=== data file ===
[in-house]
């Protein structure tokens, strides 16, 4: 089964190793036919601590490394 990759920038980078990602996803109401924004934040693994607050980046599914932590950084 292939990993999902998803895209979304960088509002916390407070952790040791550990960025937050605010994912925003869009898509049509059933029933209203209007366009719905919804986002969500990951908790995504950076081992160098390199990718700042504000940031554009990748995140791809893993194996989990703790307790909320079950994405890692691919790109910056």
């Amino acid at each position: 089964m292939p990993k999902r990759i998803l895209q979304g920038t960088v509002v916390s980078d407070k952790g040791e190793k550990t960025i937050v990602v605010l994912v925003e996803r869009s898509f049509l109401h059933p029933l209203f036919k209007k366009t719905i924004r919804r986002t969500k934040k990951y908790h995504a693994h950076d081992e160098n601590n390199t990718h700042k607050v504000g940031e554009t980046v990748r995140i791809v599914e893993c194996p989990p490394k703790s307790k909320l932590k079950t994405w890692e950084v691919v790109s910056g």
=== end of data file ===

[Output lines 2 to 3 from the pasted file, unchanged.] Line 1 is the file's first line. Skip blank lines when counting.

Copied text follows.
């Protein structure tokens, strides 16, 4: 089964190793036919601590490394 990759920038980078990602996803109401924004934040693994607050980046599914932590950084 292939990993999902998803895209979304960088509002916390407070952790040791550990960025937050605010994912925003869009898509049509059933029933209203209007366009719905919804986002969500990951908790995504950076081992160098390199990718700042504000940031554009990748995140791809893993194996989990703790307790909320079950994405890692691919790109910056």
């Amino acid at each position: 089964m292939p990993k999902r990759i998803l895209q979304g920038t960088v509002v916390s980078d407070k952790g040791e190793k550990t960025i937050v990602v605010l994912v925003e996803r869009s898509f049509l109401h059933p029933l209203f036919k209007k366009t719905i924004r919804r986002t969500k934040k990951y908790h995504a693994h950076d081992e160098n601590n390199t990718h700042k607050v504000g940031e554009t980046v990748r995140i791809v599914e893993c194996p989990p490394k703790s307790k909320l932590k079950t994405w890692e950084v691919v790109s910056g």